5 Lovell Johns’ projects which highlight how GIS & web mapping have changed

By June 9th 2015

1. World a la Carte Database

In 1994, Lovell Johns began working on a world GIS database named ‘World a la Carte’. Using new GIS (Geographic Information Systems) technology meant that the company could use a central spatial database as a source for different map products. GIS gave the company the flexibility to use the same spatial database to create a world map or regional atlas pages using different map projections and scales. Lovell Johns used a mixture of software, including Intergraph’s MicroStation and an early version of Esri’s ArcInfo. These systems were essentially used as a cartographic database maintenance and production tool. At this time is was not possible to manipulate large scanned files in GIS, so large digitising tablets were used to trace information from plotted sheets.

2. Interactive Flash Maps for the European Union

In 2003, The Directorate General of Press and Communication at the European Commission engaged the services of Lovell Johns to create two cartographic GIS databases, and from them, the official printed maps of the EU. The Company was also asked to use the database resource to create interactive flash maps for publication on the official EU website, with searchable European maps published in the 20 official languages and developed in HTML. Although Lovell Johns had previously created maps for the internet based on HTML, this was one of the first interactive maps where GIS databases were used as the source material. The web map could be navigated by clicking directly on the flash maps themselves or via customised search tools. Attributes could be displayed showing information on each member state.

3. GIS Database Maintenance for the European Commission

2004 saw Lovell Johns awarded a framework agreement as part of a consortium of companies to provide GIS maintenance services to the European Commission. This was a 5 year contract which made use of complex Enterprise GIS tools. It was also a major non-cartographic contract where final deliverables were GIS files and reports. The maintenance and development activities involved liaison with EC experts to implement specified tasks including database design using UML models, database implementation, geoprocessing, quality control procedure design, quality control processing & reporting and the import and versioning of datasets. The project also included the creation of metadata to describe GIS datasets to EU INSPIRE standards, now part of an EU Directive. The final datasets were used by the Commission to publish and analyse statistics from across the EU, aiding major funding decisions.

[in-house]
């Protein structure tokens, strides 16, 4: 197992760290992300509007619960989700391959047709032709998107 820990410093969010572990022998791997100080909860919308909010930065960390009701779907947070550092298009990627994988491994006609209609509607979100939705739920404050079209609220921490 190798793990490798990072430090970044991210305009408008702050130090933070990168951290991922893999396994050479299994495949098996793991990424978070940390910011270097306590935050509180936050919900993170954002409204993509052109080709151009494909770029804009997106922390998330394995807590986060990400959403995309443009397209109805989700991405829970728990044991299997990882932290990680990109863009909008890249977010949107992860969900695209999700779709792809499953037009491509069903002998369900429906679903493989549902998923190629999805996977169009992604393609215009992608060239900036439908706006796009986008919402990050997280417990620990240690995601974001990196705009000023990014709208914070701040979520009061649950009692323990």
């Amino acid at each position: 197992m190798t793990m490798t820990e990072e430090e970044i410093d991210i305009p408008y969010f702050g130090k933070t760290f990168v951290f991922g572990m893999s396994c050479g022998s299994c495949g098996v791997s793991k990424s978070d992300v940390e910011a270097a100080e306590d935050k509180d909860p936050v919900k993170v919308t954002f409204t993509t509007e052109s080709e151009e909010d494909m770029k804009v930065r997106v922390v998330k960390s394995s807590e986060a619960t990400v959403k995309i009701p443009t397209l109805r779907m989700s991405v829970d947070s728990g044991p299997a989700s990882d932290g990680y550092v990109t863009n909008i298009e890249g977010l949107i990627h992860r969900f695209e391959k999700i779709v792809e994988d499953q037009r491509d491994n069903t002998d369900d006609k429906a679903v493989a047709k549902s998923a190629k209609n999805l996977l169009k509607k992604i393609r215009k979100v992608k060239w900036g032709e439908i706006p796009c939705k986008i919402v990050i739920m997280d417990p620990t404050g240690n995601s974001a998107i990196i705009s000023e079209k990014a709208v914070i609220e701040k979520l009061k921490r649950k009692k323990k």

4. Planvu

Planvu

2007 saw the launch of planvu, an easy to use interactive mapping solution allowing local authorities to publish their maps and provide stakeholders with links to supporting textual information. The development of planvu took advantage of the new robust open source technology available, such as MapServer, OpenLayers and MySQL. Such software is developed, maintained and enhanced by a community of enthusiasts and is backed by not-for-profit organizations who support collaborative development. This software approach allows users to have an interactive mapping experience, including many of the basic tools one would find in a GIS. These include easy navigation, turning mapping layers on and off, measuring, and selecting features using a custom drawn areas. The latest version allows Lovell Johns to fully customise the tools available and link to third-party consultation software.

5. EMODnet Human Activities

Lovell Johns are part of a consortium of companies awarded a three-year contract in September 2013 by the Directorate-General for Maritime Affairs and Fisheries (DG MARE). The aim of the contract is to assemble fragmented marine and maritime mapping data on the extent and intensity of human activities, and make them available through a single web portal.

Through the release of the EU Green Paper on a Future Maritime Policy for the European Union in 2006, poor access to marine and maritime data was confirmed to be a barrier to scientific understanding, a brake on the economy and a handicap to government decision-making. In 2008 the European Commission proposed to take steps towards a European Marine Observation and Data Network (EMODnet). Human Activities is the latest of the EMODnet lots.

The technology is again based on open source software, but has been extended to make use of Web Feature Services (WFS). This allows users to access and query the spatial data directly from the site in their desktop GIS software or other websites. The increase in internet bandwidth has meant that desktop GIS and the internet have become more integrated, allowing users to tap into publically available data and base mapping. The site also uses ‘responsive design’ allowing the layout of the site to dynamically re-arrange to ensure it is user friendly for those using mobile devices such as mobile phones and tablets.

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